I was diagnosed with autism at the age of 41. Like many other women on the spectrum, I’d become an expert at masking my differences—even from myself—and mimicking others to fit in. It wasn’t until I got a high score on an informal autistic masking quiz that I realized just how differently I experienced the world compared to those around me.
We all carry a bias that other people think the same way we do, but this can be harmful to ourselves and others. In the workplace, in particular, this bias can prevent companies from supporting neurodiverse employees and recognizing their unique challenges. Fortunately, I work at a company where I felt comfortable “coming out” as autistic. As awareness of neurodiversity has grown, this is a conversation that more people are choosing to have with their managers and HR teams.
When handled with empathy and preparation, managers can use these conversations to learn about an employee’s unique needs and better support them. But when mishandled, it can be extremely damaging and further stigmatize those with disabilities.
The experience I had coming out as a queer woman was much different than coming out as autistic, which shows how far we still have to go before neurodiversity is embraced and normalized. Many people know what to say when a friend or colleague comes out as LGBTQ. But when I came out about my autism diagnosis, I heard responses like “Are you sure?” or “Oh, don’t put that label on yourself,” that were far from helpful.
Companies must be ready to handle these conversations with grace and have processes in place to support neurodiverse employees regardless of whether they choose to disclose.
Prepare for a neurodiversity conversation
Let’s be clear: Employers have a responsibility to create a work environment that empowers all of its people to succeed. The burden should not always fall on employees to disclose disabilities or walk employers through how to best support them. Ideally, managers and HR professionals will take the time to get to know each employee and their needs on a personal level.
If a neurodiverse employee does choose to “come out,” managers should know ahead of time how to respond in such a crucial moment. The right response can be as simple as saying “I’m really glad you told me,” or, most important, “What can I do as a leader to support you?”
Keep in mind that it’s not always easy for someone on the spectrum to say, “Here’s how my autism affects me, and here’s how it doesn’t.” Autism can often intersect with other factors like anxiety or ADHD. The important thing is to establish trust and open a line of communication so an employee feels comfortable going to their manager with feedback or suggestions around what they need.
Make adjustments while maintaining privacy
The most important thing to do after an employee comes out as neurodiverse is to maintain their privacy. While it’s okay to talk openly about workplace accommodations, it is never okay to tie it back to a specific person. Don’t assume that because they had a conversation with you, they are “out” with other colleagues.
Some neurodiverse employees will be able to clearly express what they need. Managers and HR teams should listen to feedback and make adjustments—often, what is best for someone with autism can also benefit other employees.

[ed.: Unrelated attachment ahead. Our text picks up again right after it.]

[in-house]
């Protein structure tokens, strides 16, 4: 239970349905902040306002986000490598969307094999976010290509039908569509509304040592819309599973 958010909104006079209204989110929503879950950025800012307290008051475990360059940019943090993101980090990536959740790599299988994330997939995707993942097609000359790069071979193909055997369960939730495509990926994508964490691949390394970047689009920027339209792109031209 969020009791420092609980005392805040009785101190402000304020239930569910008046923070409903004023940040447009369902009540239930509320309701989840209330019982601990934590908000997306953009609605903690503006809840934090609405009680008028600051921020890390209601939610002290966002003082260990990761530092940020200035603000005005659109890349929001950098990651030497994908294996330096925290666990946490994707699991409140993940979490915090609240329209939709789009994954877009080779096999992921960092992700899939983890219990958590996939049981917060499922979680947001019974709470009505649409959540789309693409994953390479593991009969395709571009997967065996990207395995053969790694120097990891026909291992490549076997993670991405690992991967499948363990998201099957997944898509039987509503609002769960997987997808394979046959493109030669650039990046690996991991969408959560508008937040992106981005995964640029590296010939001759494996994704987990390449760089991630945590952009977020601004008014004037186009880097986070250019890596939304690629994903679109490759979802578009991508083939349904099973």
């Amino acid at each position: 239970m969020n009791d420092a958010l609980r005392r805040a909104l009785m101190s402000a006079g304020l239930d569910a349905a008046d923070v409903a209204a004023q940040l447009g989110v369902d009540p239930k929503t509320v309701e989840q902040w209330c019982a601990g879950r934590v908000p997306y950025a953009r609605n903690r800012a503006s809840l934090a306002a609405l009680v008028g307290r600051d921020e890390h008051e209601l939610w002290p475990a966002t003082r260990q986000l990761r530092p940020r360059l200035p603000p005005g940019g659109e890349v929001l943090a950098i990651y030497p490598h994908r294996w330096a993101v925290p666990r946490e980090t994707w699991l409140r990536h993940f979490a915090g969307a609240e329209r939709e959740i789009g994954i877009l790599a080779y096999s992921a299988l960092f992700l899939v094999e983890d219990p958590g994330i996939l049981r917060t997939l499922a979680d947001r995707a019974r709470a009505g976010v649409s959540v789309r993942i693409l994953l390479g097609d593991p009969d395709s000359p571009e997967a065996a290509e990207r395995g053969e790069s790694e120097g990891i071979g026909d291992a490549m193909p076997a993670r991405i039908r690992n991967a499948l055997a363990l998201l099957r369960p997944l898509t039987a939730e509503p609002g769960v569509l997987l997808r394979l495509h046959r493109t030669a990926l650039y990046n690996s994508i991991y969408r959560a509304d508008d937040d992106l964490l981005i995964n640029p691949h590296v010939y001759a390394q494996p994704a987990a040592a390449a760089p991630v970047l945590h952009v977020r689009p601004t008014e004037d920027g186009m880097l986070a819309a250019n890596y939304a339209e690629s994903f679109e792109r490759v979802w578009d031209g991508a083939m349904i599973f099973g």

For example, I’ve asked my managers to deliver feedback in straightforward language. Like others with autism, I have trouble with nuance. Common managerial tactics like sugarcoating feedback or using a “compliment sandwich” can cause confusion or send me into a complete tailspin. Instead, I ask my managers to set clear expectations and deliver written feedback, but I’ve found this can be extremely helpful to neurotypical employees as well.
Of course, there’s no one-size-fits-all approach. Resources like The Neurodiverse Workplace provide different options for supporting employees that managers can use based on individual needs.
Make neurodiversity a company-wide conversation
One of the most impactful ways to support neurodiverse employees is to create a shared language among all employees that brings everyone into the conversation. Every single one of us has a unique thinking process. Recognizing this difference can reduce the stigma for those with disabilities and create space for honest feedback.
For example, every person we hire at Ultimate Software (recently merged with Kronos, Inc.) completes the Herrmann Brain Dominance Instrument (HBDI) that groups different ways of thinking into various colors. We don’t label this a diversity and inclusion initiative or tie it to disabled status. Rather, having this shared frame of reference around how each person thinks differently weaves neurodiversity conversations into day-to-day work processes among all employees. I can speak up in a meeting and say “Hey, as a yellow-brained person, I’d prefer to run the meeting like this.” It’s allowed people to speak honestly about how the way they think impacts their work habits and preferences in a way that’s made neurodiversity a core part of our culture.
Empower through trust
Being honest about neurodiversity at work is still fraught with stigmatization. There is still a lot of justifiable fear. Before companies can build spaces that are truly welcoming, they must normalize conversations around disabilities and make it safe for employees to disclose them.
The end goal of these steps is to empower employees to do their best work—but that can’t happen unless managers trust them to do it. My biggest fear is that people will think that autism holds me back. Just because I approach a project in different ways does not mean I can’t do it as well or better than someone who is neurotypical. Above all else, companies need to give all employees the opportunity to advocate for their needs, work in their own way, and take on new opportunities.
Cara Pelletier is the senior director of Diversity Equity & Belonging at UKG.